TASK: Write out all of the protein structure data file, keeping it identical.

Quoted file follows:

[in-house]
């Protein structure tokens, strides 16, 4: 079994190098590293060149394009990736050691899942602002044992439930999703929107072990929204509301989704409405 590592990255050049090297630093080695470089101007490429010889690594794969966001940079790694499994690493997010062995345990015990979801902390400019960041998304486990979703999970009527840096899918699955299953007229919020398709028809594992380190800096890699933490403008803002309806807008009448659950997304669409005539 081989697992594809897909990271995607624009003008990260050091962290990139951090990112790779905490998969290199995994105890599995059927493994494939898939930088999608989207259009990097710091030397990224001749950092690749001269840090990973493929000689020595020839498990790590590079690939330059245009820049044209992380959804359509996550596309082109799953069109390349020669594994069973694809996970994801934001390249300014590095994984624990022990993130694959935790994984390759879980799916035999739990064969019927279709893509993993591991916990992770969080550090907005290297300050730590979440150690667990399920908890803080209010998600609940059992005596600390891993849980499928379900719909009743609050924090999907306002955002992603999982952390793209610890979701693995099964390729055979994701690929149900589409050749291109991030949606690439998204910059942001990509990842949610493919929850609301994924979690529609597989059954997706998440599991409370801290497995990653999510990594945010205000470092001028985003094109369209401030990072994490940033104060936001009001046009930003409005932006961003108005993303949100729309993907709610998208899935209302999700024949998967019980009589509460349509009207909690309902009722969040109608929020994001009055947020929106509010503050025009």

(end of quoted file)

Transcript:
[in-house]
């Protein structure tokens, strides 16, 4: 079994190098590293060149394009990736050691899942602002044992439930999703929107072990929204509301989704409405 590592990255050049090297630093080695470089101007490429010889690594794969966001940079790694499994690493997010062995345990015990979801902390400019960041998304486990979703999970009527840096899918699955299953007229919020398709028809594992380190800096890699933490403008803002309806807008009448659950997304669409005539 081989697992594809897909990271995607624009003008990260050091962290990139951090990112790779905490998969290199995994105890599995059927493994494939898939930088999608989207259009990097710091030397990224001749950092690749001269840090990973493929000689020595020839498990790590590079690939330059245009820049044209992380959804359509996550596309082109799953069109390349020669594994069973694809996970994801934001390249300014590095994984624990022990993130694959935790994984390759879980799916035999739990064969019927279709893509993993591991916990992770969080550090907005290297300050730590979440150690667990399920908890803080209010998600609940059992005596600390891993849980499928379900719909009743609050924090999907306002955002992603999982952390793209610890979701693995099964390729055979994701690929149900589409050749291109991030949606690439998204910059942001990509990842949610493919929850609301994924979690529609597989059954997706998440599991409370801290497995990653999510990594945010205000470092001028985003094109369209401030990072994490940033104060936001009001046009930003409005932006961003108005993303949100729309993907709610998208899935209302999700024949998967019980009589509460349509009207909690309902009722969040109608929020994001009055947020929106509010503050025009």